Honestly I knew this would happen, even though I like my new job and once my finances are in order I'll be able to thru hike, it is a bit soul stealing. I have definitely found myself gravitating more towards reading Trail Journals and Appalachian Trials, I am returning to the same longing-for-the-trail rut that I was in before I left on deployment.
This was made a bit worse by my recent vacation to the Lakes Region. Walking the Flume Gorge in the Whites had me stop and think while I was staring up at Mt. Liberty. 'If I had started in February I'd be done, if I had started a bit later I could be right there.' The emotions this concept brought out in me made me realize I still have a true aspiration to hike the length of the AT.
All that being said, this is not a post about my feelings...it's a post about a walk I took through the Belknap Range.
I covered this briefly in my post 'Planning and Shamming' but I was turned onto the Belknap Range Trail (BRT) by my mom who wrote about the hiker patch for one of her classes. It is a 12.2 mile End-to-End trail which takes you across 8 of the 12 peaks needed to score the Belknap Range Hiker patch, and I love hard earned bits of thread (see: GoRuck Challenge)
So true to my initial plan I woke up at 0500 sharp (quickest I've woke up in a while) and drove to the parking lot for Mt. Major which was honestly just down the road from where we were staying on Lake Winnipesauke. I made this trek on the last day of vacation after doing quite a bit of swimming the day before while 'floating' down the Merrimack River, to drag peoples tubes back into formation in the current. So my legs were already pretty smoked and I really started to feel it as I pushed off from the Mt. Major parking lot at around 0530.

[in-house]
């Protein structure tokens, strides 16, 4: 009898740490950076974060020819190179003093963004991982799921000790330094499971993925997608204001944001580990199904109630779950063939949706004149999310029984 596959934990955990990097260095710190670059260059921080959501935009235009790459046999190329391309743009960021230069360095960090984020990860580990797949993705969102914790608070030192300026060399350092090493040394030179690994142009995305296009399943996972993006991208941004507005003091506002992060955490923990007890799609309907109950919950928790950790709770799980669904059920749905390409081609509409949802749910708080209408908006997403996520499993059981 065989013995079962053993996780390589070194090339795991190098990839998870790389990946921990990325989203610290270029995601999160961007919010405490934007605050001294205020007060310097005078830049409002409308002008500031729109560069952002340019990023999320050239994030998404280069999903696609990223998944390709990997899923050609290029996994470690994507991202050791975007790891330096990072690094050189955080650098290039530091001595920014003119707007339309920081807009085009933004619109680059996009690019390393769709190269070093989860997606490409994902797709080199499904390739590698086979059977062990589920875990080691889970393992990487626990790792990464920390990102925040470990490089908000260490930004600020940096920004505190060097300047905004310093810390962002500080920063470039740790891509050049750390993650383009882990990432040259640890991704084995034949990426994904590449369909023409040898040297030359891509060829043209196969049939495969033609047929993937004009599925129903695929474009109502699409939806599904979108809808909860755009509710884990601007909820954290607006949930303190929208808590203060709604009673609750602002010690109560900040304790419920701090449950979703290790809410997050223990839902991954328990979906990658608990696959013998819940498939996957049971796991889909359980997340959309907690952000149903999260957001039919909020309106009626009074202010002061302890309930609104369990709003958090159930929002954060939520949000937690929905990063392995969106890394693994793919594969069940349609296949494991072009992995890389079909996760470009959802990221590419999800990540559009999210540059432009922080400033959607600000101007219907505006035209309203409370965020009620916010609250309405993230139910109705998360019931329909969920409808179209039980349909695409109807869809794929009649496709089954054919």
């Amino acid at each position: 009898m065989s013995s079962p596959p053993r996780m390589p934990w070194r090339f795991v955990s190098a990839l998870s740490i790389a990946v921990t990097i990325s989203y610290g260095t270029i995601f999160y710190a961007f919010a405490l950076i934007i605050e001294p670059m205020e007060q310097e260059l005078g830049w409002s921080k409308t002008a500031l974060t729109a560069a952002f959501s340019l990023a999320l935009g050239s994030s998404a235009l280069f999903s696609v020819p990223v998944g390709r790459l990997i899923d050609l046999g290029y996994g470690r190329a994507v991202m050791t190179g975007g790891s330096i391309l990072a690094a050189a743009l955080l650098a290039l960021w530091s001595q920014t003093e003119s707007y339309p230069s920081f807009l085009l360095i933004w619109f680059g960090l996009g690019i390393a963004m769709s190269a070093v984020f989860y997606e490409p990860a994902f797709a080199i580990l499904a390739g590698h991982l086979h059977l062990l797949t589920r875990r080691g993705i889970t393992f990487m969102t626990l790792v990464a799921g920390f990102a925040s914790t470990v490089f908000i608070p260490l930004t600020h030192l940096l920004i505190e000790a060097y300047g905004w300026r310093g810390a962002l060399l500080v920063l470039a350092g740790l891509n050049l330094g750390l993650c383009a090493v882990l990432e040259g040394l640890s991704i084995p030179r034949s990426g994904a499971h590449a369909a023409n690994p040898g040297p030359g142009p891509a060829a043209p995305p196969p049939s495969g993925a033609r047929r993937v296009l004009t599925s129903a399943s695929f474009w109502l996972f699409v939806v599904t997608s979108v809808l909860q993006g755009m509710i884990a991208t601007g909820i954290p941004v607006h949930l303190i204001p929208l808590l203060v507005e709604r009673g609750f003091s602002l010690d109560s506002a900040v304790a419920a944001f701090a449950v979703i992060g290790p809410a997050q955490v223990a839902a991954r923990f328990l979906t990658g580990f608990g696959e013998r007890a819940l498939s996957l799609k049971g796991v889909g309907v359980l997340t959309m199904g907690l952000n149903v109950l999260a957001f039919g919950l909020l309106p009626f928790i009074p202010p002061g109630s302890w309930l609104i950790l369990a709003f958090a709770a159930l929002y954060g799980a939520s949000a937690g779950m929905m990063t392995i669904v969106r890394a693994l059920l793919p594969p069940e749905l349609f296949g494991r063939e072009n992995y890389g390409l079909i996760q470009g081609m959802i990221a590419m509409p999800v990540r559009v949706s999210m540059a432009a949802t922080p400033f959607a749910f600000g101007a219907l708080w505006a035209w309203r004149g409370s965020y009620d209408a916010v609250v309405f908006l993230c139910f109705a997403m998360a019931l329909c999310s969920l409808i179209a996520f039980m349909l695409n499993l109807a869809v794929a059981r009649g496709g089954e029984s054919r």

The climb up Major is a pretty simple one, but with my legs burning as they woke up to the notion of more physical activity today, it was a bit more painful than it would have been otherwise. Upon reaching the summit I was greeted with an amazing view of the surrounding lakes, which I stopped for a pack off break after screaming up the trail as I sent summit photo to my girlfriend at 0610.
I packed back up and got back underway listening to my iPod the whole way, while I appreciate being out in nature and love listening to the sounds of the birds and wind sometimes the soothing sounds of DMX and Slayer are just what a hiker needs (or the score to the Lord of the Rings movies that make you feel like you've been transported to the Shire). Which brings forward the question I pondered as I walked toward Mt. Anna.
Who barks more DMX or the Baha Men?
Right? You can't call it....and neither can I.
Anyways, most of summits in between Mt. Major and Mt. Klem were a blur, there was no fan fair or in some cases no signs...if there are no signs is it still a summit? Coming down from Mt. Klem the BRT hooks around Round Pond before the ascent to Belknap Mountain. Most of the trails had been pretty easy up until this point and there was a rough rock scramble to get to the summit of the highest peak in the range.
On top of Mt. Belknap is a Fire Tower that my Mom used to hike trash out for, she tells me the man that manned the tower in her day enjoyed anchovies. She told me her cloths and equipment would reek of fish for about a week after making a trip like this. The fire tower still stands there today and is featured on the Belknap Range Hiker Patch.
From just below the summit of Belknap you can see the top of the ski lift on Gunstock, at this point it was about 1000 and I had most of the trail behind me. The last remaining mountains are Gunstock and Rowe. The hike between Gunstock and Belknap is quick, on the top of Gunstock I shared odd glances with a bunch of people standing in line to use the zipline. I imagine they were laughing at me for having to walk down the mountain and I'm laughing at them thanks to South Park.